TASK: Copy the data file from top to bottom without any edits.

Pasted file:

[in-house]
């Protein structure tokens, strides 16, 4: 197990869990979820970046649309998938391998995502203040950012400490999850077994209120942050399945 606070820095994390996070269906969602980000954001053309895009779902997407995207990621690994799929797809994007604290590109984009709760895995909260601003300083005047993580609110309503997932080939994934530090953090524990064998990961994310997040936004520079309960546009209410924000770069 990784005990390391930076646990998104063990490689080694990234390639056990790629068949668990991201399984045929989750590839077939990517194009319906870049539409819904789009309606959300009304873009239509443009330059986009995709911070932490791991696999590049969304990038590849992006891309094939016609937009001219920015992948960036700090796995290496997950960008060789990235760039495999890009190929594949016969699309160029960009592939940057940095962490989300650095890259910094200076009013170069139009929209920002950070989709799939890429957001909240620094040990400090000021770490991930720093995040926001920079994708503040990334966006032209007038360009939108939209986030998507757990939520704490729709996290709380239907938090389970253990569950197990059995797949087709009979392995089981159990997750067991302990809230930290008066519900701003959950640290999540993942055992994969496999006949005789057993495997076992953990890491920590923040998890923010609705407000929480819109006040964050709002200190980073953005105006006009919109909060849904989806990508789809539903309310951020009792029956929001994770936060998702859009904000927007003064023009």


[in-house]
């Protein structure tokens, strides 16, 4: 197990869990979820970046649309998938391998995502203040950012400490999850077994209120942050399945 606070820095994390996070269906969602980000954001053309895009779902997407995207990621690994799929797809994007604290590109984009709760895995909260601003300083005047993580609110309503997932080939994934530090953090524990064998990961994310997040936004520079309960546009209410924000770069 990784005990390391930076646990998104063990490689080694990234390639056990790629068949668990991201399984045929989750590839077939990517194009319906870049539409819904789009309606959300009304873009239509443009330059986009995709911070932490791991696999590049969304990038590849992006891309094939016609937009001219920015992948960036700090796995290496997950960008060789990235760039495999890009190929594949016969699309160029960009592939940057940095962490989300650095890259910094200076009013170069139009929209920002950070989709799939890429957001909240620094040990400090000021770490991930720093995040926001920079994708503040990334966006032209007038360009939108939209986030998507757990939520704490729709996290709380239907938090389970253990569950197990059995797949087709009979392995089981159990997750067991302990809230930290008066519900701003959950640290999540993942055992994969496999006949005789057993495997076992953990890491920590923040998890923010609705407000929480819109006040964050709002200190980073953005105006006009919109909060849904989806990508789809539903309310951020009792029956929001994770936060998702859009904000927007003064023009």